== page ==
Depth of section explained

When engineers talk about depth of section, we are referring to the ‘cut-through’ view or section view of a particular shape or style of material being used in a construction; the depth of the section is the longest axis or side of that shape.

Photographers: Street Machine Archives

If you pick up a piece of timber stud on a building site, you can bend it over your knee if the short side is vertical. But now put the long side (axis) vertical and all that happens is that your knee hurts. There’s no bending that sucker! That’s a simple test that confirms the importance of depth of section.

The most common structural shape in the automotive world is the rectangle. Hot rod chassis are rectangular, and unitary-construction street machines have rectangular subframes holding them together too. Sometimes those rectangular sections are made from ‘top hats’ spot-welded to floorpans, where the floor forms the fourth side of the rectangle. You’ll notice that the long axis of the rectangle is always vertical, to resist bending forces as the vehicle operates on the road. You’ll also notice that the rectangular section of the chassis or subframe reduces in depth towards the front and back of the vehicle. That is because the bending load on the vehicle is heaviest in the middle and lighter on each end – just like a bridge.


Imagine a piece of solid rectangular bar suspended between two trestles with a load placed in the middle. A long time ago a clever scientist realised that when a rectangular section is subject to a bending moment like this, the upper fibres are in compression while the lower fibres see tensile stress. It was found that there was a neutral point in the middle of the section where the fibres saw no stress. This was called the neutral axis (see Table 1). On either side of the neutral axis, the fibres see increasing stress the further from the neutral axis they are.


Then a clever engineer thought it would be a good idea to hollow out the rectangle and get rid of all those fibres that were having a holiday while the outer ones did all the work. The result was called a tube! Today we refer to rectangular tubing as RHS (Rectangular Hollow Section).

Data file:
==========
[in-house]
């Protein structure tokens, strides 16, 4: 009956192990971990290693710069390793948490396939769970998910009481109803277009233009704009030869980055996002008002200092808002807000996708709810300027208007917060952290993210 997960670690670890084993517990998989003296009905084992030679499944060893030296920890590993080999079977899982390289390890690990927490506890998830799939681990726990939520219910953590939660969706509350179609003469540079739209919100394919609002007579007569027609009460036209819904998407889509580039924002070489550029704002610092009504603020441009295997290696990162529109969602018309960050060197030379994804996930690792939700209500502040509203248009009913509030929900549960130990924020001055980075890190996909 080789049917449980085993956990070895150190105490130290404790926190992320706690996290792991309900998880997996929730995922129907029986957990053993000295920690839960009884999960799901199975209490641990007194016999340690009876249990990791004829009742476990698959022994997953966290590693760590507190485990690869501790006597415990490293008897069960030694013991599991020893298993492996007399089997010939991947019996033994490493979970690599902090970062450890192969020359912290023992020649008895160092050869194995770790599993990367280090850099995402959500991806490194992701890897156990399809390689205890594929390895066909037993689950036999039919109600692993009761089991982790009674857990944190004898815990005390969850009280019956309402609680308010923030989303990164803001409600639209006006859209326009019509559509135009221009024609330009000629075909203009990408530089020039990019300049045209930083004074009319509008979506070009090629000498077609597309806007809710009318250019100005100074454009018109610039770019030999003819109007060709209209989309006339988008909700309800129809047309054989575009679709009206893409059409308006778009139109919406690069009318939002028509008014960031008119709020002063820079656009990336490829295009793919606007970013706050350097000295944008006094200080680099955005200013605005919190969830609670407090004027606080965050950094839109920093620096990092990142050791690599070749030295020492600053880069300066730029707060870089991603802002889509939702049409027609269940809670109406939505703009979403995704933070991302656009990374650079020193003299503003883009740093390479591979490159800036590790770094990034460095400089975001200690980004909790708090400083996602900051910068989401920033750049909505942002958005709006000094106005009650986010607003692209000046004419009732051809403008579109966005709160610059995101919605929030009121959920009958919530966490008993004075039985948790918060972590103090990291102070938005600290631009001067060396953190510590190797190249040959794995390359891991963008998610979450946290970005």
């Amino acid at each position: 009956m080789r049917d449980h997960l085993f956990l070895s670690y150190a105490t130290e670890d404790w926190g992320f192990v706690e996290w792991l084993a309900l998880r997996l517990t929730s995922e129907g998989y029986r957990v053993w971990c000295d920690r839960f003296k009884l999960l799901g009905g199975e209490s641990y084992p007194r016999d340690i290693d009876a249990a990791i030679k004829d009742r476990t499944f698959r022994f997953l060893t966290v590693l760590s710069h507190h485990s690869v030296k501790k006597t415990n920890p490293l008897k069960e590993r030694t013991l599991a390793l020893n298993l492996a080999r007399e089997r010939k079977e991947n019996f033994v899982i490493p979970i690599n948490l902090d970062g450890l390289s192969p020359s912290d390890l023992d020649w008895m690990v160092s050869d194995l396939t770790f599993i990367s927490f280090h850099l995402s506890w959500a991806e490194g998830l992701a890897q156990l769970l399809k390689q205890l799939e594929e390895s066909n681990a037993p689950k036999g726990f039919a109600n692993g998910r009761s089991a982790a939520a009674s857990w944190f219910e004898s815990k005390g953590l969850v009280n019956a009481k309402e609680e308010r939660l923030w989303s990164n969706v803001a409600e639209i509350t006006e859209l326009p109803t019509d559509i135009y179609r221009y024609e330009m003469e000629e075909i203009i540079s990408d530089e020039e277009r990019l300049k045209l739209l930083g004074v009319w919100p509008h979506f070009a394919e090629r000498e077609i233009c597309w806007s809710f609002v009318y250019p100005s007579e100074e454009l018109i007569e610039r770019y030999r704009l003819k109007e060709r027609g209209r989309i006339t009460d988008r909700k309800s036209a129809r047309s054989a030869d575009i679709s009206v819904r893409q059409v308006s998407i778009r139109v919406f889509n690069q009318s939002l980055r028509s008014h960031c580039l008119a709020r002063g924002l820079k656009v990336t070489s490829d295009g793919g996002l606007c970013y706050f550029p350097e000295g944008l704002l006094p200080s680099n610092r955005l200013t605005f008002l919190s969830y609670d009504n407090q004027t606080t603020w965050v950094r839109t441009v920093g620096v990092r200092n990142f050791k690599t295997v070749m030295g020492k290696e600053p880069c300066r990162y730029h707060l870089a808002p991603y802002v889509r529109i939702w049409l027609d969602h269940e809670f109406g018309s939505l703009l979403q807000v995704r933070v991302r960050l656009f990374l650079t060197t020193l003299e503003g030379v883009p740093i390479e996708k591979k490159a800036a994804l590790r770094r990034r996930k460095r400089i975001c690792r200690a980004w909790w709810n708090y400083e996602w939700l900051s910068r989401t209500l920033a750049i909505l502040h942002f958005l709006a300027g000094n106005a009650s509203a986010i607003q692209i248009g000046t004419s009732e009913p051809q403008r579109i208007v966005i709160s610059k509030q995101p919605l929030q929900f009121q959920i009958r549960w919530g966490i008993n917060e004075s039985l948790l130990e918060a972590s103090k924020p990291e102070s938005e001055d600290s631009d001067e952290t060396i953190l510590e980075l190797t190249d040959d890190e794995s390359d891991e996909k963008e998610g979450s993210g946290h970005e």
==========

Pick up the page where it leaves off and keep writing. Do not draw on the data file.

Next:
The rectangular tube is a very efficient structural member because it resists bending and is good in torsion as well. Take a look at Table 2. I’ve calculated the bending strength and weight of some typical RHS sizes to make the point.

You can see that the 75x50x2mm tube has 70 per cent of the strength of its 3mm brother and will probably do the job required of it. But look also at the 100x50x2mm tube, which has 93 per cent of the strength of the 75x50x5mm size, but nearly half its weight! And I’ve thrown in the 50x50x2mm RHS to show how quickly strength falls away with reducing depth of section. It has only 18 per cent of the strength of its 100mm-deep cousin. That’s because the strength formula has a ‘depth cubed’ function in it.

What I’m trying to persuade fabricators to do is to use depth of section to their advantage, not wall thickness. We all know that when we cut away the floor panels of a uni-construction vehicle there is nothing thicker than 2mm in the structure we remove, so why put 3mm, 4mm or even 5mm-thick materials back in there? It’s not smart.

I often see where the vehicle fabricator/modifier has notched a section of chassis or crossmember to allow the exhaust to pass through or for more diff travel under the chassis. They often ask if they can put some vertical gussets inside the chassis to make up for the notch, but that’s just putting back the material that the clever engineers realised was doing nothing. It doesn’t fix the loss of depth. Adding inefficient material might regain 10 per cent of the loss of strength. They might then ask if they can put some fish plates on the outside of the notch to fix it. That solution doesn’t give any more depth to the section either. Fish plates will typically improve the strength result only by 10-15 per cent. The strength of a rectangular section in bending is a depth cubed function, so any loss of depth accentuates the strength reduction.

The best solution is to design the modification so that notching a structural member is not required. The shape of the chassis can be changed in the problem area so that it retains its structural size but provides room for the component requiring that space.

The next best solution is to replace the material that is taken out via the notch and put it on top of the section so that the depth is restored. This is often successfully done on rear suspension notches where the material can disappear inside the body.

Similarly, for round tubes, diameter wins over wall thickness for strength and mass efficiency, but in this case the strength formula in bending is a ‘diameter squared’ function instead of ‘depth cubed’.

Finally, let’s look at the big picture of strength in terms of depth. For a mono-construction car body, the depth of the whole body section is what determines its strength. Taking the front subframe, for example, we know that when we space-frame out the engine compartment the strength of that area is no longer just that of the rectangular main rails; it’s the depth of the whole frame. This fabricated structure is then capable of absorbing much higher engine loads and spreading them to the strong cabin area.

It’s simply smart engineering to use depth of section in designing modifications in order to maximise strength while keeping weight down for performance.